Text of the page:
RELATIONSHIP BASED TEACHING WITH (SOCIAL WORK) STUDENTS AFFECTED BY GLOBALISM AND THE POLITICS OF LOCATION
Published: 31 Aug 2017
Abstract: This article aims to discuss my reflexive account as a social work educator in England, a black, female, of migrant parents, applying a relationship based approach to my teaching. A challenging aspect of my role is to create a safe learning environment and to build professional relationships with the students. This has been contested by the diverse student group (dis)connected by historical colonisation, current globalisation and identities navigating different countries and cultures. With the growth of globalisation and internationalism, the phenomenon of cohorts of students from countries connected by historical colonisation yet separated by language, culture and identity, is likely to be experienced by educators from a range of disciplines in multiple countries. I intend to capture how migration and our embodied experiences of learning and teaching can manifest in the classroom, the implications of this and how educators manage the challenges this can present between themselves and the students.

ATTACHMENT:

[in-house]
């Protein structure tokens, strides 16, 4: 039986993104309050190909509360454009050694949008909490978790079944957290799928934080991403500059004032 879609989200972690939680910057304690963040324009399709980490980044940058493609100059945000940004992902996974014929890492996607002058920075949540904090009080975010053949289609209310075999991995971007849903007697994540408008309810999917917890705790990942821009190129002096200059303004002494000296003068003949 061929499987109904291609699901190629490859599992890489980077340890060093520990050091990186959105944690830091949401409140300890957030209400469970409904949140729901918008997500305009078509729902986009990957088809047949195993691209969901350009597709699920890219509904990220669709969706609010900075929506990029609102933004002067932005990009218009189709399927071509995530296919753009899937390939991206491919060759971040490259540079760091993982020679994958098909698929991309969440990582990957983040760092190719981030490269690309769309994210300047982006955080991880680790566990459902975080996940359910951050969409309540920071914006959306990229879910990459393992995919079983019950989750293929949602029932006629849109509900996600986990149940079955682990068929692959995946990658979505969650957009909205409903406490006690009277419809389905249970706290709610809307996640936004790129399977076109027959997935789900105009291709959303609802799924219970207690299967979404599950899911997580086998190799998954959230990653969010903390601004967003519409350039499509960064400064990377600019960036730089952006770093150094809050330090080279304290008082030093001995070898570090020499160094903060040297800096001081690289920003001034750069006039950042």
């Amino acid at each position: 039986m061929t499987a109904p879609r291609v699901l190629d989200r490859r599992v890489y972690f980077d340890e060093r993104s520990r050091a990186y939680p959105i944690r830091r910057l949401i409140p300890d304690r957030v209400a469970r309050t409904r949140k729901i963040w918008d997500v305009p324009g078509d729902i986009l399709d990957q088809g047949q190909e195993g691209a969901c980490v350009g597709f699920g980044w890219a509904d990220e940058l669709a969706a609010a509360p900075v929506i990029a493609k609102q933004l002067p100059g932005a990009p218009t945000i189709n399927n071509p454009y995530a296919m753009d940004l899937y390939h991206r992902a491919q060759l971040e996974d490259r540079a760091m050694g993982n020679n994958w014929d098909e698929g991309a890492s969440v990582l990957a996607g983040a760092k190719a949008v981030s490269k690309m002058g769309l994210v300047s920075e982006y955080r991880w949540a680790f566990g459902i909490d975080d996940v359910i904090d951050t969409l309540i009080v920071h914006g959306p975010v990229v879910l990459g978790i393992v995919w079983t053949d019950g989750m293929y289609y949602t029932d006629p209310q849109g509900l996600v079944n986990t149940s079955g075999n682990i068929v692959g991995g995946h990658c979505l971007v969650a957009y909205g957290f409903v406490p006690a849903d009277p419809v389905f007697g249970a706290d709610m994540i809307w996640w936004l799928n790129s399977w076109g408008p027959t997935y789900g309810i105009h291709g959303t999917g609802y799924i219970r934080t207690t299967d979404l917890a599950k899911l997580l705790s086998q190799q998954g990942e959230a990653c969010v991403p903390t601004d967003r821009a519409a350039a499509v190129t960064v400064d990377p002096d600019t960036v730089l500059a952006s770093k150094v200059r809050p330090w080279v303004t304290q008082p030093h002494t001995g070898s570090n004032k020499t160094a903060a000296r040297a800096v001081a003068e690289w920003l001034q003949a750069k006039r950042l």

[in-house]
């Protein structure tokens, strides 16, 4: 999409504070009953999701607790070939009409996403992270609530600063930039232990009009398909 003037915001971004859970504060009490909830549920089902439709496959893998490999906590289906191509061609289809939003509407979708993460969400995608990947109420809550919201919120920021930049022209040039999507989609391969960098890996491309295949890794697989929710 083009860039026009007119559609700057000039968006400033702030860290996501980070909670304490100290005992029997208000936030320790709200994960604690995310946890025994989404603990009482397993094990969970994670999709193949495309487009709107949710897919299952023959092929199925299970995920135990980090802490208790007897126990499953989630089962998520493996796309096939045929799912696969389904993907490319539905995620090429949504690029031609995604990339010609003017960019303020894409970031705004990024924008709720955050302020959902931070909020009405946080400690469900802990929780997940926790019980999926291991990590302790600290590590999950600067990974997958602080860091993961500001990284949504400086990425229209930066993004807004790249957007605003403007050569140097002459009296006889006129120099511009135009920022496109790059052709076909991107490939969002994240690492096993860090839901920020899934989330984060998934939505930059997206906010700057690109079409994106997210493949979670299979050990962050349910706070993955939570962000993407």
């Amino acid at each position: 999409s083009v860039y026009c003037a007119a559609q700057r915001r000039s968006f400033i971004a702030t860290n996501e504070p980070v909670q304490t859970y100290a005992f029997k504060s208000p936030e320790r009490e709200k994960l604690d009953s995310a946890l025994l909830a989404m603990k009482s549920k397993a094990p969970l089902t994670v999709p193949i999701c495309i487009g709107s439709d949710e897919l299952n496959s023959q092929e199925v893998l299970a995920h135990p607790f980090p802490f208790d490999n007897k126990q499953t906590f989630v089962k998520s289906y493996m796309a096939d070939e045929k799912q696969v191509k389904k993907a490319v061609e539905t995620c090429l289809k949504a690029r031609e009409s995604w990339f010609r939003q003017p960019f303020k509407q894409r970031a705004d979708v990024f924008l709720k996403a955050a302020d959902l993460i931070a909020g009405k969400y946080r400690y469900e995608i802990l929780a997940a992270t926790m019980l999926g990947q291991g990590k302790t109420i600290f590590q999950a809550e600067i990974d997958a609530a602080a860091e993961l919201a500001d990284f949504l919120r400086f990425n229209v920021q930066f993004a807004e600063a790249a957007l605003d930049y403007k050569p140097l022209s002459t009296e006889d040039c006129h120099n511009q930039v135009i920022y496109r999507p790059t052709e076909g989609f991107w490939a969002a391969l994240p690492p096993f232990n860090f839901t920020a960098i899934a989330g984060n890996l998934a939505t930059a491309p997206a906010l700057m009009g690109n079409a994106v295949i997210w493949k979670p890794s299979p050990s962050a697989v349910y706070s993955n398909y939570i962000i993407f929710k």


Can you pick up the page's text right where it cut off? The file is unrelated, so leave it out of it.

Keywords: colonialism, culture, diversity, education, identity, relationship
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